Fall marks the start of a new model year for cars. Once, select dealers would hold sneak previews and car makers would place glossy ads in magazines and on television that showed new features that would change oneâ€™s lifestyle. And everyone knew someone who would rush out to be the first to own next yearâ€™s model.
As much as I fancy myself a car aficionado, I drive a 13-year-old car. I didnâ€™t intend to keep my car for so long, but I dread the haggling associated with buying a new car and I happen to like my current car. It only has 90,000 miles on it, so hopefully it still has plenty of life left in it â€” which is why I bought a make with a solid reputation.
Sure, a newer model would have more electronic gizmos, but you donâ€™t miss what you never had.
For the fire service, the new model year typically is in the spring, when manufacturers showcase their new apparatus at the big industry trade shows. While itâ€™s not an apples-to-apples comparison, there are similar things to consider before buying a car or a fire truck: How will the vehicle be used? Whatâ€™s the reputation of the manufacturer? How is the customer service? What are the operating costs and maintenance required?
The depressed economy has hit fire- and emergency-service manufacturers and service providers pretty hard. The fire-truck market has shrunk three years in a row, and according to one industry consultant, fire truck sales are estimated to be down 40% from their annual average of 5,000 trucks.
Right now might be the best time to purchase a new fire truck. But that might not be an option, as many departments are being forced to delay the purchase of new vehicles because of declining property and retail tax revenues. Those that do place orders appear to be specifying more multipurpose vehicles or foregoing some features.
But whichever category your department falls into, emergency vehicle maintenance has never been as critical as it is today.
I recently spoke with Hank Henninger, FIRE CHIEFâ€™s 2011 Emergency Vehicle Technician of the Year. He told me that when he first started working on fire trucks, his employer primarily did refurbishing. In 1985, Henninger was part of a team that redesigned, re-engineered and refurbished a 1963 model, 100-foot ladder truck for Ossinger, N.Y. The team added a roof to the rigâ€™s open cab, installed crank windows, put in a diesel-automatic engine and a new generator, and added new cabinets. After a year of work, the fire department put the truck back in service, where it stayed until 2003.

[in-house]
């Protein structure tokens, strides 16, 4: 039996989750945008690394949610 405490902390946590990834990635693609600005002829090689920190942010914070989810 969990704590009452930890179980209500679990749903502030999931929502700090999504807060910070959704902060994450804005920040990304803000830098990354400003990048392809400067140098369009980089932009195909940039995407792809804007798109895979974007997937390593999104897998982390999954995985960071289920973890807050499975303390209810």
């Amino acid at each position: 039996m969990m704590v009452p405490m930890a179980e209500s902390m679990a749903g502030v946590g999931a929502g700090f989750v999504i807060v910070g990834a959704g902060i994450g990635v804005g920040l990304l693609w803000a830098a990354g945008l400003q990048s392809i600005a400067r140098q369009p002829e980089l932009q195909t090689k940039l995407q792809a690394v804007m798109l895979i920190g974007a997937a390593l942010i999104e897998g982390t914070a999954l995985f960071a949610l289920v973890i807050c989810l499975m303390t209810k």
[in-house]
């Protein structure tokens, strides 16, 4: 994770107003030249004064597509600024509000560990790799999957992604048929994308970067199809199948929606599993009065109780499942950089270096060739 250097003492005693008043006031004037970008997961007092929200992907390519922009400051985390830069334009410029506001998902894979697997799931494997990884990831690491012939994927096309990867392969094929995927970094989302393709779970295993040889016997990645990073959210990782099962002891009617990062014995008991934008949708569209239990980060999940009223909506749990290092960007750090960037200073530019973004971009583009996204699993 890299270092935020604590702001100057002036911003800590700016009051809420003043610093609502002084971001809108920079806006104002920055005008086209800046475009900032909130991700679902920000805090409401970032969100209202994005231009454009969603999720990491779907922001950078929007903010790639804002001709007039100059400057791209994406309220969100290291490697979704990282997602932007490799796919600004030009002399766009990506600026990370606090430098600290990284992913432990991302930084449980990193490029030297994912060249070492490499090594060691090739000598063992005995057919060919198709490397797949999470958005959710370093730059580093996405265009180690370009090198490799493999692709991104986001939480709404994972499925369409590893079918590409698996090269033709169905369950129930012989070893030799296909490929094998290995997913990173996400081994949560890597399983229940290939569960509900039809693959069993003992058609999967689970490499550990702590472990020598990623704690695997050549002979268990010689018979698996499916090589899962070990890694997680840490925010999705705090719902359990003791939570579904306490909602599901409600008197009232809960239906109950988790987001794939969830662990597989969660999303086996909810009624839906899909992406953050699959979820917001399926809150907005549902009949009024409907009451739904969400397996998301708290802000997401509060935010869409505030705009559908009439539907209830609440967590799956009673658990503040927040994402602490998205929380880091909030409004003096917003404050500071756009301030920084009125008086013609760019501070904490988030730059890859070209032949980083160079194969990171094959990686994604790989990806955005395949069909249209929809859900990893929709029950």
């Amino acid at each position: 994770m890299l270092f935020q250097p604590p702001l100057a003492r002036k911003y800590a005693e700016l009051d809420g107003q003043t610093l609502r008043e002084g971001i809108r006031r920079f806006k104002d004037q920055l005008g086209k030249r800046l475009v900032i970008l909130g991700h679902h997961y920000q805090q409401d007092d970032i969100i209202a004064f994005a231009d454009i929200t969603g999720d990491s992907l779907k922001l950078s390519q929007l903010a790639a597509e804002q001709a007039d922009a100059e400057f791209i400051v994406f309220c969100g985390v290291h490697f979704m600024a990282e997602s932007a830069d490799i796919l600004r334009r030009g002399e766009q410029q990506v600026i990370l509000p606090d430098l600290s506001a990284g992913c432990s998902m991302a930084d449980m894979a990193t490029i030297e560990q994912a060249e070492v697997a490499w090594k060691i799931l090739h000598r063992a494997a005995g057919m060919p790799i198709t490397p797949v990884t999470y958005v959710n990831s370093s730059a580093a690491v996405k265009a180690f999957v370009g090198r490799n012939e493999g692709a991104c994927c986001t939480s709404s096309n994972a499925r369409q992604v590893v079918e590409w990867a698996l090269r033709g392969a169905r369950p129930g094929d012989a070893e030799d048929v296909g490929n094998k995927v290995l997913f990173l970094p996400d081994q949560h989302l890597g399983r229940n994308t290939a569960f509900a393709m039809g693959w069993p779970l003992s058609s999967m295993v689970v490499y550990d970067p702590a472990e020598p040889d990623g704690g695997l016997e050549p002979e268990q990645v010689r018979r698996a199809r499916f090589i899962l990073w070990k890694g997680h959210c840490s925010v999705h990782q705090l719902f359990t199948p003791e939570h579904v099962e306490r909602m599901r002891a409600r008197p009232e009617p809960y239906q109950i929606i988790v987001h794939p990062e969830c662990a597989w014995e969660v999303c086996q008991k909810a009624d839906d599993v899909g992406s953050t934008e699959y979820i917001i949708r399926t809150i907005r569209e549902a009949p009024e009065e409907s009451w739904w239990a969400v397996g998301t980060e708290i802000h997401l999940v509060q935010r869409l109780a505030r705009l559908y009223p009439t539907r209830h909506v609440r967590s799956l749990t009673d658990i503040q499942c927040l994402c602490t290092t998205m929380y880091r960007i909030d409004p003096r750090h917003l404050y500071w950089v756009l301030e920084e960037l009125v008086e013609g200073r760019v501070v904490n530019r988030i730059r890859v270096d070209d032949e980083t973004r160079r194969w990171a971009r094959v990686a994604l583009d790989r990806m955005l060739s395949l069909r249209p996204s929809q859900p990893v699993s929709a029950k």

While refurbishing a 20-year-old truck to last another 20 years raises safety and NFPA-compliance concerns, the current economy is forcing many departments to operate apparatus years beyond expectations. Whatâ€™s a fire chief to do?
If a fire department canâ€™t afford to buy new apparatus, then fire chiefs must take responsibility to ensure that the vehicles follow strict maintenance schedules and are repaired in a timely manner. This requires working closely with fleet supervisors or emergency vehicle technicians, including those who work for independent contractors or municipal or public-works garages.
Fire departments can hold off purchasing new vehicles only for so long, and eventually the purchasing pendulum will swing back. Until that time, however, it is imperative that chiefs and their officers ensure that every vehicle in the fleet is well-maintained and safely operated. From the mechanic or technician in your shop, to the firefighters who perform the morning checks, the safety of your apparatus is everyoneâ€™s job â€” and the safe operation of apparatus has never been more critical.
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- Tips from a Pro: The Economy's Impact on Apparatus Budgets